FPI Bulletin: Burma’s Unfinished Democracy

November 10, 2015

The National League for Democracy (NLD) led by Aung San Suu Kyi has claimed a landslide victory in Burma’s November 8 parliamentary elections. The results are not yet final, yet it appears that the ruling Union Solidarity and Development Party (USDP), an offshoot of the military, has gone down to defeat in Burma’s freest election in 25 years. The challenge now for Ms. Suu Kyi and her party will be to transform their electoral mandate into democratic rule.

A huge win for the NLD should come as no surprise. Throughout decades of brutal military rule, the Burmese people have been staunch in their struggle for democracy and their desire that Ms. Suu Kyi and the NLD should lead them. If the early reports are confirmed, the NLD will have cleared the two-thirds threshold needed to pass legislation and to choose the next president when the parliament convenes early next year.

Nevertheless, Sunday’s poll does not mark democracy’s triumph in Burma. In addition to the many flaws in the polling process, Burma’s military still dominates both politics and the economy. Unelected military officers hold 25 percent of the seats in national and regional parliaments, giving them a veto over any change to the constitution. That military-drafted document also gives the military, not elected civilians, control over the security ministries and bars Ms. Suu Kyi from holding the presidency.

After the election, Secretary of State John Kerry rightly criticized these as “structural and systemic impediments to the realization of full democratic and civilian government.” Of course, these “impediments” existed before the White House lifted major sanctions, upgraded diplomatic ties, and President Obama made the first trip to Burma by a US president three years ago. Now, these impediments to democracy will constrain Ms. Suu Kyi and other NLD parliamentarians as they attempt to establish a government.

Over the past few years, it has become obvious that the military and its political proxy, the USDP, were not actually interested in a democratic transition that required them to relinquish their power. Burma’s leaders appear to have been motivated instead to get sanctions relief and offset the influence of neighboring China. Their vision was for “disciplined democracy” – a euphemism for military rule with the veneer of democracy.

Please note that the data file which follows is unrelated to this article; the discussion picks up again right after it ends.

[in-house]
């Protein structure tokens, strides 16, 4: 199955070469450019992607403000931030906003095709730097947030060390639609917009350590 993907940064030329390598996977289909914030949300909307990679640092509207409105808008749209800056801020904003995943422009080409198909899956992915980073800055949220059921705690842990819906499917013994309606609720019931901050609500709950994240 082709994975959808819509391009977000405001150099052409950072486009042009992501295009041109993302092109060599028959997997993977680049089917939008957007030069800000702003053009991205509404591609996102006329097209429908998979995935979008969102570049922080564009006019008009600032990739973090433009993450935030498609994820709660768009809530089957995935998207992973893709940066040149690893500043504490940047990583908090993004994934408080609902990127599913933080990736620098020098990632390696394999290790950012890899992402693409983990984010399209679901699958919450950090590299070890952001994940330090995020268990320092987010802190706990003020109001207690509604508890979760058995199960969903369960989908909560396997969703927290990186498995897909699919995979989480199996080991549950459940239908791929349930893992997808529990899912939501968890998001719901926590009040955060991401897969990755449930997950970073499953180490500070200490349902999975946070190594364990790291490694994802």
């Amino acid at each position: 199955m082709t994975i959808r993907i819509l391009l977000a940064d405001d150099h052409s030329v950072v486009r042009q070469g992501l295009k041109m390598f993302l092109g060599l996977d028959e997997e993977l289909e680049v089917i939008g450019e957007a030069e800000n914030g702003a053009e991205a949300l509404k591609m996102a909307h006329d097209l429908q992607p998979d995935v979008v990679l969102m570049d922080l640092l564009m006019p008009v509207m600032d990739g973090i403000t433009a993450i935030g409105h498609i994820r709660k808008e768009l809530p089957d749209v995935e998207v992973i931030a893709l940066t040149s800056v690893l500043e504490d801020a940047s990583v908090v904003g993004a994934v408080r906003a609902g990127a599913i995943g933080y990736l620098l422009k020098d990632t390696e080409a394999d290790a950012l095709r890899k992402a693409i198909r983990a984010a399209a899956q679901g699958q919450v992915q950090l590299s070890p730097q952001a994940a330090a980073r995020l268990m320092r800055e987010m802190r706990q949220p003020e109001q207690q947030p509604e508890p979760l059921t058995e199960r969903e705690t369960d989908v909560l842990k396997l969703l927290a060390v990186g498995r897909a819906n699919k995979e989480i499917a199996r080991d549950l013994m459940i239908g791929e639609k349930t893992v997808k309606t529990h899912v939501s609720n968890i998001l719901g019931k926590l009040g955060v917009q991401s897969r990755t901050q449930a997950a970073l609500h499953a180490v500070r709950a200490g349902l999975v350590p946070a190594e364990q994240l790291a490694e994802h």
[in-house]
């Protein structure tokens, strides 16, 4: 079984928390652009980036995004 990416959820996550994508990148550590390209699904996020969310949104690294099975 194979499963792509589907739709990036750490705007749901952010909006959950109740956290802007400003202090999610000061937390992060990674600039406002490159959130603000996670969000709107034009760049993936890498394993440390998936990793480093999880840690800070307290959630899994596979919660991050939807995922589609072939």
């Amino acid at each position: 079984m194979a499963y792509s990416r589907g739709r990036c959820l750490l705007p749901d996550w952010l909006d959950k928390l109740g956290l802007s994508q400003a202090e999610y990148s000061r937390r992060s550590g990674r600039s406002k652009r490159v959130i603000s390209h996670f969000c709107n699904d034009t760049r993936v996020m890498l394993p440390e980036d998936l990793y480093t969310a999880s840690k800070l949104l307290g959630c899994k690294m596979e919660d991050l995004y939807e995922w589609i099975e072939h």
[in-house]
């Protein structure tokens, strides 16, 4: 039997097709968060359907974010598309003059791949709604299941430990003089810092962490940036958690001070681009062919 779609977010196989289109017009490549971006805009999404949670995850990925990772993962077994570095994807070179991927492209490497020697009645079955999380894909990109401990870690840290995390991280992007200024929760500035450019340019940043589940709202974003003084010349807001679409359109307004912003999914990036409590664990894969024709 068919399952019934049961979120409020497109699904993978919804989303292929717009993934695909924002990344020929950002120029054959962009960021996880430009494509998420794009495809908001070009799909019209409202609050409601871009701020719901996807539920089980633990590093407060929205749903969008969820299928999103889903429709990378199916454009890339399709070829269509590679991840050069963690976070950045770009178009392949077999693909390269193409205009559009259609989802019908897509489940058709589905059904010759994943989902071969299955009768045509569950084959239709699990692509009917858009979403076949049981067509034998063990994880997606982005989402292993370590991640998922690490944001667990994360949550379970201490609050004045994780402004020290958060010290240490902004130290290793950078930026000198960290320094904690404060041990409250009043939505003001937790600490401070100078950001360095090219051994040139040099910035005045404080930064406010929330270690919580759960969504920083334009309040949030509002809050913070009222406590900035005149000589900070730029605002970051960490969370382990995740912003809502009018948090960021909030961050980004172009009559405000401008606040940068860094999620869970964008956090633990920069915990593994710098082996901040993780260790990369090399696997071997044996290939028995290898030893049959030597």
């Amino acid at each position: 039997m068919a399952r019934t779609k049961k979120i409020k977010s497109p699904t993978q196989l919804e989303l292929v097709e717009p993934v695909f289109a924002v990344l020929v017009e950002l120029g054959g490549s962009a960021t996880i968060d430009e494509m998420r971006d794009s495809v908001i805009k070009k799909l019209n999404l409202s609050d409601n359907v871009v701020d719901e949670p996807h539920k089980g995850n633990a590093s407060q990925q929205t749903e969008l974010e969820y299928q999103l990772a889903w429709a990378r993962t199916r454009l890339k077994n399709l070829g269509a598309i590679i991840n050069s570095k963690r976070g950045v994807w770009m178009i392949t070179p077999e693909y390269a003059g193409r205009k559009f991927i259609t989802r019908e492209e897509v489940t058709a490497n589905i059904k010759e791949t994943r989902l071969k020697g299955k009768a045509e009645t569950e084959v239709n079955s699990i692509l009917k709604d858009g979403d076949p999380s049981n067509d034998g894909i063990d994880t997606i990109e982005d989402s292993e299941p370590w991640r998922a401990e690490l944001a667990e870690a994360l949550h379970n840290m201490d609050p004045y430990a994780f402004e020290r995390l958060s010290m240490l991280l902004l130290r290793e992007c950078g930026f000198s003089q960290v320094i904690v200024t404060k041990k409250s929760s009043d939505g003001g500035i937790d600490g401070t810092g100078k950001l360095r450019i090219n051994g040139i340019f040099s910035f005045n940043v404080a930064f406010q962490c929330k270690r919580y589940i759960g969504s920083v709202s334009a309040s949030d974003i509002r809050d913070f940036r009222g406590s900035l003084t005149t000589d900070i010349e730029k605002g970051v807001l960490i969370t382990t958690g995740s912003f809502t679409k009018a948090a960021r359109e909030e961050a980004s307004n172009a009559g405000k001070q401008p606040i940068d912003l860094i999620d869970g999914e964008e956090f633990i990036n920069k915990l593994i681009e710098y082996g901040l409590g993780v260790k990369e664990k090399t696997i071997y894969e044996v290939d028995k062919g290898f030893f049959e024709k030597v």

The Obama administration played into their strategy. The premature lifting of major sanctions alleviated any pressure to fully democratize. Burma’s leaders realized that neither democratization nor respect for human rights were necessary for improved relations.  They watched the Obama administration pursue “engagement” with dictatorships in Cuba and Iran while praising America’s earlier engagement with communist regimes in Vietnam and China that decades later remain in power.

Going forward, there is a danger that the Obama administration will deal with Burma as though a transition to democracy has actually been completed. That would help the administration claim Burma as a foreign policy success. But it would hurt, not help, the NLD and Ms. Suu Kyi in the ongoing transition toward democracy.

Neither the administration nor Congress should use the NLD victory to justify lifting sanctions on corrupt individuals or businesses, or expanding ties with Burma’s notoriously brutal and corrupt military. Working closely with an unreformed military would diminish Washington in the eyes of Burma’s people, who look to the United States and Europe as embodying the rule of law, respect for human rights, and civilian control of the military. An unreformed military would be a poor partner for the United States in the region, especially when it comes to countering China.

In the next phase of Burma’s democracy struggle, the NLD will have to meet voters’ expectations for improvements in their lives while struggling at the same time to advance political reforms.  In addition, the NLD and Ms. Suu Kyi ought now to use their position to confront a virulent strain of Buddhist nationalism that has unleashed violence and discrimination against the Rohingya and other Muslim minorities.  

“People want a happy ending,” Ms. Suu Kyi said recently. “They want Burma to be a success story. ... But I always say that you don't get something simply because you want it.” The Burmese people’s struggle has involved extreme personal sacrifice and hardship. The United States must pursue policies that reflect a sober understanding of the enduring obstacles to democracy in Burma.  Much more needs to be done before Sunday’s vote yields the democracy Burma’s people deserve.

Mission Statement

The Foreign Policy Initiative seeks to promote an active U.S. foreign policy committed to robust support for democratic allies, human rights, a strong American military equipped to meet the challenges of the 21st century, and strengthening America’s global economic competitiveness.
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